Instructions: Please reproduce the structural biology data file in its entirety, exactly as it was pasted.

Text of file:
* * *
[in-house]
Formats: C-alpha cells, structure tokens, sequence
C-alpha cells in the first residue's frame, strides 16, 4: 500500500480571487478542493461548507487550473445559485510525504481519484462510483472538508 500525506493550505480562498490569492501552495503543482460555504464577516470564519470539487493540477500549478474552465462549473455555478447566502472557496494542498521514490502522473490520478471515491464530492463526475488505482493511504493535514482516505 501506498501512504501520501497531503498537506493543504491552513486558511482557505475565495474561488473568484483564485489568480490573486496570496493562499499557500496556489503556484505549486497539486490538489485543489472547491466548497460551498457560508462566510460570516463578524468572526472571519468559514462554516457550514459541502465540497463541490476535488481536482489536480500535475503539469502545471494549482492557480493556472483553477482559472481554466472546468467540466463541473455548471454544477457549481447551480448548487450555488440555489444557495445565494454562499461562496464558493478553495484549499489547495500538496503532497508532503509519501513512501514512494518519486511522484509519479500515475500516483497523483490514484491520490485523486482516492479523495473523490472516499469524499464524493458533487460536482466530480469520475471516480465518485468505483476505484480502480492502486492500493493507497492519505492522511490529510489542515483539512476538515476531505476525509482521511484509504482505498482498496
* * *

[in-house]
Formats: C-alpha cells, structure tokens, sequence
C-alpha cells in the first residue's frame, strides 16, 4: 500500500480571487478542493461548507487550473445559485510525504481519484462510483472538508 500525506493550505480562498490569492501552495503543482460555504464577516470564519470539487493540477500549478474552465462549473455555478447566502472557496494542498521514490502522473490520478471515491464530492463526475488505482493511504493535514482516505 501506498501512504501520501497531503498537506493543504491552513486558511482557505475565495474561488473568484483564485489568480490573486496570496493562499499557500496556489503556484505549486497539486490538489485543489472547491466548497460551498457560508462566510460570516463578524468572526472571519468559514462554516457550514459541502465540497463541490476535488481536482489536480500535475503539469502545471494549482492557480493556472483553477482559472481554466472546468467540466463541473455548471454544477457549481447551480448548487450555488440555489444557495445565494454562499461562496464558493478553495484549499489547495500538496503532497508532503509519501513512501514512494518519486511522484509519479500515475500516483497523483490514484491520490485523486482516492479523495473523490472516499469524499464524493458533487460536482466530480469520475471516480465518485468505483476505484480502480492502486492500493493507497492519505492522511490529510489542515483539512476538515476531505476525509482521511484509504482505498482498496